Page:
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Release of 2023 County Profiles

Stephanie Watkins-Cruz, Director of Housing Policy

As we round out the first month of the new year, enter a new legislative session, and roll out our 2023 Policy Agenda, we are so excited to announce the release of the North Carolina Housing Coalition’s 2023 County Profiles 

The County Profiles are designed to be an accessible tool that advocates can use in their communities as well as with their local and state elected officials in order to communicate the housing issues we face in our cities and towns. These profiles provide a data snapshot of the housing need in all 100 of North Carolina’s counties.

Affordable housing is traditionally defined as housing that does not cost a household more than 30% of their income. The County Profiles track the size of the need for affordable housing in each county by asking the following critical questions:

  • How many renters and homeowners are struggling to afford their rent or mortgage? 
  • How many families are facing an eviction filing? Facing foreclosure? 
  • What is the average income for popular industries across our state and how does that impact the ability of families to afford where they live?
  • What income is needed to afford a home in our cities and towns across North Carolina? 
  • How do communities across the state compare when it comes to eviction rates?

Key Changes in 2023 County Profiles

This year staff received feedback on our past County Profiles from the broad network of organizations and individuals in our Coalition. We asked questions about how the profiles are used and what data points people would like to see more of. This year, we’ve reorganized and streamlined some of the data in order to tell a more nuanced story about housing in the state and in each county. As evictions increase nationwide, we want to track where the crisis is most acute in our state. We have added an eviction  score between 1-100 in order to compare the rate of evictions across the state  (1 representing the highest level of evictions, and 100 representing the lowest).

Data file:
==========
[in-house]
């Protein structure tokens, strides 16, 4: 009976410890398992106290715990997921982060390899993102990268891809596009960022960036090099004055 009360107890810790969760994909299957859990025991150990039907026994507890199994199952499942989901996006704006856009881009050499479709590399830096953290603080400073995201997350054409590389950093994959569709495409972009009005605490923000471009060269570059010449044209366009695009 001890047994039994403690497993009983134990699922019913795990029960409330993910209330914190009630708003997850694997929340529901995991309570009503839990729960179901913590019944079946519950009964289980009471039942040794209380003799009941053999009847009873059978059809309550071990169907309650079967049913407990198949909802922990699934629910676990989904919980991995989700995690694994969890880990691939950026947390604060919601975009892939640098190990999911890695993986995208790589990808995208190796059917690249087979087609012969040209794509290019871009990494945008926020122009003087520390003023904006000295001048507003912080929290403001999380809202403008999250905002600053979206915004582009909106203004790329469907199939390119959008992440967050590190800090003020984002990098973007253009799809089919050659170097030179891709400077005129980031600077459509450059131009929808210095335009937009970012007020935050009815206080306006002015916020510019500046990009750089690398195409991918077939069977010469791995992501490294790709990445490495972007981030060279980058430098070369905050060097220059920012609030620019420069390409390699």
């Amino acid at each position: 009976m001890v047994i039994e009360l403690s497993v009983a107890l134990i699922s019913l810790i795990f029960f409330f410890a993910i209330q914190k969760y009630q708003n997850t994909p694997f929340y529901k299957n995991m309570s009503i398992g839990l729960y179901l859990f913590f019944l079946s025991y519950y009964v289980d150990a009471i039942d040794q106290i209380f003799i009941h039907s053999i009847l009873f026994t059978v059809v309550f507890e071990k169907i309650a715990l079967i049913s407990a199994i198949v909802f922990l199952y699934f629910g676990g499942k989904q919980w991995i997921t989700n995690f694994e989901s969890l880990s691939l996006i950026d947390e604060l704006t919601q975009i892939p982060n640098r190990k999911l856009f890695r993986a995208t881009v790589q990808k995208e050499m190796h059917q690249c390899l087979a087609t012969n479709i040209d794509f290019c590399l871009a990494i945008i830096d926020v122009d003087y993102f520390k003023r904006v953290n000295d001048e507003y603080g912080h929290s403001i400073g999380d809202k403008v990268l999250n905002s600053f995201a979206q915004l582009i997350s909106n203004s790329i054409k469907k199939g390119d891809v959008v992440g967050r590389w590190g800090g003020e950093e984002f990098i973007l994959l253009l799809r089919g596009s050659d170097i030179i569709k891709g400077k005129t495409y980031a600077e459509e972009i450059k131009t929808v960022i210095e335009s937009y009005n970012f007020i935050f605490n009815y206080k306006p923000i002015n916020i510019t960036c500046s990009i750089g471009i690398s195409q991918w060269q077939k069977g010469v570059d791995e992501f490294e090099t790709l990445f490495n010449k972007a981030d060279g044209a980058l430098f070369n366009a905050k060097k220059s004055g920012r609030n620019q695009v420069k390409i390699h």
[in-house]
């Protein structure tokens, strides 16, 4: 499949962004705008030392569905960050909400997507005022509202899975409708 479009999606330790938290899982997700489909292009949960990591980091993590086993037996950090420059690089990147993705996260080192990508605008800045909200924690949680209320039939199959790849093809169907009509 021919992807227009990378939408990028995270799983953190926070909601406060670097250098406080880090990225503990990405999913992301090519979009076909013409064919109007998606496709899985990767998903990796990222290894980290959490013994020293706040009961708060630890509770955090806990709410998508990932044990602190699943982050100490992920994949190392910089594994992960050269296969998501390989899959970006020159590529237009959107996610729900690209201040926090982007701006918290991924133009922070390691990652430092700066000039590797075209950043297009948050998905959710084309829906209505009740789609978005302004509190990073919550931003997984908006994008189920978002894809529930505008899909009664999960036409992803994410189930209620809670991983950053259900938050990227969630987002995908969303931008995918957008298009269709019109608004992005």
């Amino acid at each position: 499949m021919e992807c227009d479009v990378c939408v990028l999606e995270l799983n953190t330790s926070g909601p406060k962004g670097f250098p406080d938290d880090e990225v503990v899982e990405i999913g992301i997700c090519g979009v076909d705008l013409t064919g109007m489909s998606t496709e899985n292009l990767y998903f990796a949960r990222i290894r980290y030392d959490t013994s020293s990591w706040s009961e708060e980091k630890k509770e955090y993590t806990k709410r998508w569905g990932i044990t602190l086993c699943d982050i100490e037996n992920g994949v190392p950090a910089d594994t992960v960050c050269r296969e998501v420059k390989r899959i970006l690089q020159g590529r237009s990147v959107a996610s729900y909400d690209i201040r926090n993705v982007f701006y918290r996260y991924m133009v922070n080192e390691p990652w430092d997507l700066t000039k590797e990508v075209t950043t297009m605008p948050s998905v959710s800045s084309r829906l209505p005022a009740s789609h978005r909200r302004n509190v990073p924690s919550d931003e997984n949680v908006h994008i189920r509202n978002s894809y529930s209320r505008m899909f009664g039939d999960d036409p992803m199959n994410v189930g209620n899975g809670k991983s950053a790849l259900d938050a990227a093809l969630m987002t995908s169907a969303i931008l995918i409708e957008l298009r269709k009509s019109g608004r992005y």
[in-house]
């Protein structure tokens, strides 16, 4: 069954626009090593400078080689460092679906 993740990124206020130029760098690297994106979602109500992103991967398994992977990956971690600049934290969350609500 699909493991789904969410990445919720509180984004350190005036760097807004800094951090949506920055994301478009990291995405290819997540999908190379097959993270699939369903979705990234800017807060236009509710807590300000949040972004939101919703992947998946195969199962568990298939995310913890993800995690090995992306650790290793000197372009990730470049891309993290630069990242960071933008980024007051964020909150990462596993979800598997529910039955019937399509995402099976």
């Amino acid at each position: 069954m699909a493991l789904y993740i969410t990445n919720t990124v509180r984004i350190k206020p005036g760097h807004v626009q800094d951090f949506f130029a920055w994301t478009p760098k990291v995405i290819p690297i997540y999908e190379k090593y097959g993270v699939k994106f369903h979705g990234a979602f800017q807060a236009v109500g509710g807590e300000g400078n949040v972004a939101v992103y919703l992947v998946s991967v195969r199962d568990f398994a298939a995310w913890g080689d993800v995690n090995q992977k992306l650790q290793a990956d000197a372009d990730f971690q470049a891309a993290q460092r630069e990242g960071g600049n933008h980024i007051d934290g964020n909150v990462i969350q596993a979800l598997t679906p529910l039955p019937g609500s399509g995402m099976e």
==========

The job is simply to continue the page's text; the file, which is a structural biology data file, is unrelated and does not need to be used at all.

We also replaced the Area Median Income (AMI) featured in previous reports with the National Low Income Housing Coalition’s (NLIHC) housing wage for each county, which represents the minimum household income needed to afford a fair market rent (FMR) 2-Bedroom apartment in each county. While average incomes in a county may be higher than the local FMR, the housing wage still exceeds many household incomes, as demonstrated by the featured industry wages. 

The lowest housing wage – estimated wage needed to afford a 2 bedroom apartment in the state – is $14.83 in Wilkes County, and the highest housing wage is in Buncombe County at $28.19, double and triple the federal minimum wage ($7.25) respectively.

Staff worked hard to balance the immense amount of data that exists to describe housing needs with goals of making the data consistent, reliable, easy to understand, and impactful.